I love you, not because you somehow complete me. I love you because you and I no longer come apart. I love us. As both of us step into new areas filled with new fears and insecurities, you are the one I want to go there with. I love you so much! Can’t wait for the next seventeen.
Are you familiar with the MBTI? The Meyers Briggs Type Indicator? For those of you that aren’t, this is referring to a test created around Carl Jung’s four principal psychological functions. For each letter there is actually a pair…I or E, N or S, T or F, and P or J. When you take the test, you’re scored somewhere on the spectrum between poles and then assigned the letter you’re strongest in. The four letter sequence places you within one of 16 different personality categories.
I’m an INXP.
Now, if you were paying attention, you’ll notice a little hiccup in my third category. The T or the F is replaced by an X. This refers to the spectrum between thinking and feeling. The X means I land right smack in the middle of the two. At least I did at first. It has changed a few times since then.
Some would say that an X means the test isn’t working. In other words, I’m emotionally confused. They might be right.
I’ve always struggled with the role of emotions in my life. My dad is an engineer, which means he’s almost entirely a T or thinker. In our discussions, it wasn’t that emotions weren’t validated. But when push came to shove, they were best checked at the door. Because emotions are messy. Feelings can change, sometimes dramatically. A decision based on feelings was risky. Potentially even dangerous.
So, I’ve done my best to act like a thinker. I pursued engineering for several years before reluctantly admitting I found most of it uninteresting. I then pursued analytic philosophy, because that fit with the part of me that loves to ask why. But I always felt as if I was playing a part. I could handle the conceptual physics or the philosophy of mind, but, in the end, I was driven more by the deeper questions of meaning and identity. I was drawn more to the mystics. The Kierkegaard’s and the Dostoevsky’s. The ones with angst.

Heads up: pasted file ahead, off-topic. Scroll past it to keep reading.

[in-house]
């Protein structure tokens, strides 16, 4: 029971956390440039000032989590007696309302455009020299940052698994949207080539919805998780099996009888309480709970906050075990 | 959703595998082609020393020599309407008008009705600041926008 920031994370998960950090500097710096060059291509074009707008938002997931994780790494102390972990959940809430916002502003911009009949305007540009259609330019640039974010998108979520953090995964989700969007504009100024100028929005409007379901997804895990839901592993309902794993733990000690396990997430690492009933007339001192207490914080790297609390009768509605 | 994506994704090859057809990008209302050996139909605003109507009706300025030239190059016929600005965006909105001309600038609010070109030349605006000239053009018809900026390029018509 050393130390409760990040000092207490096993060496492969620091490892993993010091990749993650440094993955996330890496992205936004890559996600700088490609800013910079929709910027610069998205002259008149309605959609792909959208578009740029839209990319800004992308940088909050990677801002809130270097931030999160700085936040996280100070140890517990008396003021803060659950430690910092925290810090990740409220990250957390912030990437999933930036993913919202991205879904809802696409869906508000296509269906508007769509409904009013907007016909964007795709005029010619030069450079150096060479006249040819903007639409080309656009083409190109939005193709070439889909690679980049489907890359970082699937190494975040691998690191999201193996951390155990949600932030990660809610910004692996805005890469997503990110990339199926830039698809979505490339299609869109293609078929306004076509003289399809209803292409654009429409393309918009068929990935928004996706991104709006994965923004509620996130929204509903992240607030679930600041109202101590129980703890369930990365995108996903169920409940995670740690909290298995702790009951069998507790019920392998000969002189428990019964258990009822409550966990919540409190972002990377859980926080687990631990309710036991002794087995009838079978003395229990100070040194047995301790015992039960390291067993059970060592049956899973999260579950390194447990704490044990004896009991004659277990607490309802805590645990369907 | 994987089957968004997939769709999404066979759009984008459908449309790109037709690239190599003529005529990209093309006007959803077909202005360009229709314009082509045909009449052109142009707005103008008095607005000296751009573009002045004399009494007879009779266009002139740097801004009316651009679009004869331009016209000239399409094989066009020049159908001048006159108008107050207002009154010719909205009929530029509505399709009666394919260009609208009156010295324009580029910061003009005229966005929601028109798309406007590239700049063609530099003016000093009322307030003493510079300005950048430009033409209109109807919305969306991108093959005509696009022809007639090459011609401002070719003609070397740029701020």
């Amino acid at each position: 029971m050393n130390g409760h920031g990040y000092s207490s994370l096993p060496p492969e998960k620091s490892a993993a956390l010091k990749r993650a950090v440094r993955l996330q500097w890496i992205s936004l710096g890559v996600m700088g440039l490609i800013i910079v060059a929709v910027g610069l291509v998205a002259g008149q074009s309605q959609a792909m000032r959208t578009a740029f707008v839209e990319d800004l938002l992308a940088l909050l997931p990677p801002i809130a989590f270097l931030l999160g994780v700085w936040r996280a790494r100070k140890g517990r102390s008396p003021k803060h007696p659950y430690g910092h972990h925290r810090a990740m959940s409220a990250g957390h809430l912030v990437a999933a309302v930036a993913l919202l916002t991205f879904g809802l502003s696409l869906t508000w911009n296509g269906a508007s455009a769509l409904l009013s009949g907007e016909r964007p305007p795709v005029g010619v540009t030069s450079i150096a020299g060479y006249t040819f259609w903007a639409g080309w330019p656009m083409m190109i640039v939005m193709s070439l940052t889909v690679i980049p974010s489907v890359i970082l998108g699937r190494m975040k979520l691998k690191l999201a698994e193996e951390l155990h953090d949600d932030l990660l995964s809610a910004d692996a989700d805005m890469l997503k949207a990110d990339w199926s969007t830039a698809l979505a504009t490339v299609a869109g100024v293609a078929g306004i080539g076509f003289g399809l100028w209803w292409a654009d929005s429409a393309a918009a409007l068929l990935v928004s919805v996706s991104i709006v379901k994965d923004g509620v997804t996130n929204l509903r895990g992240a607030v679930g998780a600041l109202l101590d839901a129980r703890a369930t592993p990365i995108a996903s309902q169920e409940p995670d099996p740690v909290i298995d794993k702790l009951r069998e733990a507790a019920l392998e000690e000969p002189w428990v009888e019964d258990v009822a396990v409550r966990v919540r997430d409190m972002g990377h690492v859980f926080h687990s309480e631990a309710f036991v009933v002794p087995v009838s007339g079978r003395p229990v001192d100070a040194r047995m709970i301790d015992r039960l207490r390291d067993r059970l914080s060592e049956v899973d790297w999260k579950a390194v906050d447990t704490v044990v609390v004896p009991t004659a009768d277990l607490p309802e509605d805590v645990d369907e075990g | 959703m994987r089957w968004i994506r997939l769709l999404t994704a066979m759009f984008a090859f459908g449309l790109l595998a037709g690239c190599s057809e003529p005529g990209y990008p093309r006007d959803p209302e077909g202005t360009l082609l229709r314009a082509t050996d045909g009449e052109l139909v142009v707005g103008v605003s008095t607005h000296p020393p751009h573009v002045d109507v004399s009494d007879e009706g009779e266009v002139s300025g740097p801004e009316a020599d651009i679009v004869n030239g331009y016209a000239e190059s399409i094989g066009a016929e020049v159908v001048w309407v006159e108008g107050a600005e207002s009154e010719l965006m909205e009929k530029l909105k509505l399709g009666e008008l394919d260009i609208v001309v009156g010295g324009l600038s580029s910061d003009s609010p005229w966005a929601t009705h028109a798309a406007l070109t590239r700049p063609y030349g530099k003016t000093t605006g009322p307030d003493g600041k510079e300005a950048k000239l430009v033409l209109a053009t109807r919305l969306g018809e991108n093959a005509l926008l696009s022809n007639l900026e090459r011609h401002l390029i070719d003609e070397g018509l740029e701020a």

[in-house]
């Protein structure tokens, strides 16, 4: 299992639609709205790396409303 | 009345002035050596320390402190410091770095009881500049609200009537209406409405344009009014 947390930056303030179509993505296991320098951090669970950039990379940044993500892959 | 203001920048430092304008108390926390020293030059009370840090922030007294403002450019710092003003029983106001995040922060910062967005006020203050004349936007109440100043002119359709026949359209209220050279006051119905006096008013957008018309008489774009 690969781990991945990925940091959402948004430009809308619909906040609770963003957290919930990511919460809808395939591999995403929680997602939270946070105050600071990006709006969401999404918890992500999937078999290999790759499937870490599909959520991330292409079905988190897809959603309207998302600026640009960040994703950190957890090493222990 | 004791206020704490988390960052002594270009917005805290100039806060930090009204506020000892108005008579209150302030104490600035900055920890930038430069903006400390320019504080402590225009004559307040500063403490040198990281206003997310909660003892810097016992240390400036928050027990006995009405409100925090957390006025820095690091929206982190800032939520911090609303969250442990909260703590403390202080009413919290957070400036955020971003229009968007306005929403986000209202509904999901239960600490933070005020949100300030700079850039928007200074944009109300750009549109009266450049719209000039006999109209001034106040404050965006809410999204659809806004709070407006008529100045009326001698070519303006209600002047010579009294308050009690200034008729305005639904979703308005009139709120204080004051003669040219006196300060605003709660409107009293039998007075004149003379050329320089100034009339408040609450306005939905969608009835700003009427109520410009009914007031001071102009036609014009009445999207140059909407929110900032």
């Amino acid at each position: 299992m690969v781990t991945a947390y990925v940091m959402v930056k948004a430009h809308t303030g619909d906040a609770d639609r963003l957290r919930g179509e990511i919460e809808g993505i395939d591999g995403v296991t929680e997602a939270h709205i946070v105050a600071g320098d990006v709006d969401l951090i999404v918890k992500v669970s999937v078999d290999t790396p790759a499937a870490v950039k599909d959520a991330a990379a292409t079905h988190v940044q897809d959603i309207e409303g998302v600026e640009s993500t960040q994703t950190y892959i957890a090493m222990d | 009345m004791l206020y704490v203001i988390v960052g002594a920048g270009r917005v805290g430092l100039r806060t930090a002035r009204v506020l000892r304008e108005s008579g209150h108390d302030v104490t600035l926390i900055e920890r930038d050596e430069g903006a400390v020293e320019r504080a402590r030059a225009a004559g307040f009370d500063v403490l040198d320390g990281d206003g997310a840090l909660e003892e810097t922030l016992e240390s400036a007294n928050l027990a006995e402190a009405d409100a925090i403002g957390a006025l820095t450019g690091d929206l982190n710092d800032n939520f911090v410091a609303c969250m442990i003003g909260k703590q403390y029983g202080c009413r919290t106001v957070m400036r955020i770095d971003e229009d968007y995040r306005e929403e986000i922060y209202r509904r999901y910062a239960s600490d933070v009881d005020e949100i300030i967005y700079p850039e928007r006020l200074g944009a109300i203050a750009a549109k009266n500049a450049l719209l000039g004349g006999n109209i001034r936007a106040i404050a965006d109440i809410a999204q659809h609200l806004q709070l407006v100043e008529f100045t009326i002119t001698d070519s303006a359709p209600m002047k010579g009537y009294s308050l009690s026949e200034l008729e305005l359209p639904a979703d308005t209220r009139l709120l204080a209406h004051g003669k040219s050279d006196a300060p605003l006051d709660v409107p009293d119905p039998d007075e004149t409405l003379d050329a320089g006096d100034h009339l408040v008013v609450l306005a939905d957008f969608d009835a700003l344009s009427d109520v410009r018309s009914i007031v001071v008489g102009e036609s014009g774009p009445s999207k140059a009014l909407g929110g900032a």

Because there is an emotional side of me that has been dying to get out. It first started showing up as physical pain in my shoulders. It was as if my emotional sensors weren’t working. I lacked the emotional intelligence and language to even identify the feelings I was having. That is until they starting creating enough pain that I couldn’t ignore them any longer.
I started seeing a spiritual director, and it has saved me from a downward spiral that I couldn’t get out of myself. My early sessions were remedial. I don’t know if you’ve seen “feeling flashcards” or the page of different facial expressions that help you choose the emotion you’re experiencing? Those saved me. It is amazing the power of naming feelings. Jealousy. Resentment. Anger. Fear. I’m sure it was like coaching a first grader. But slowly I began to not only recognize my emotions, but to experience them. Not to stuff them or avoid them, but to remain in them.
Because, if you don’t recognize them, they have so much power and control. They possess you, not the other way around. But to see them, to notice them, and to name them, allows them to pass on by.
And as they do, I find I experience a depth of living that I was missing out on. Controlling emotions is certainly valuable at times, but avoiding the hard ones means you’re also missing out on the good ones. Ignoring the hurts means also losing out on the joys. Feeling others’ pain allows you to enjoy their pleasure.
And what I’ve found is that the parts of myself that have atrophied are getting stronger and stronger. It makes me a better husband and father. It makes me a better friend and pastor. It makes me a better Jeff. Because I’m actually an INFP. There, I said it. And while this means I’ll probably never be the best scientist or academic philosopher, it does make me a pretty good pastor and contemplative.
And with it, the pain has almost entirely left my shoulders. It comes back every once in a while. But when it does, I identify it. I name it. I allow it to pass through. And, as a result, I stand straighter. More confident. More my true self.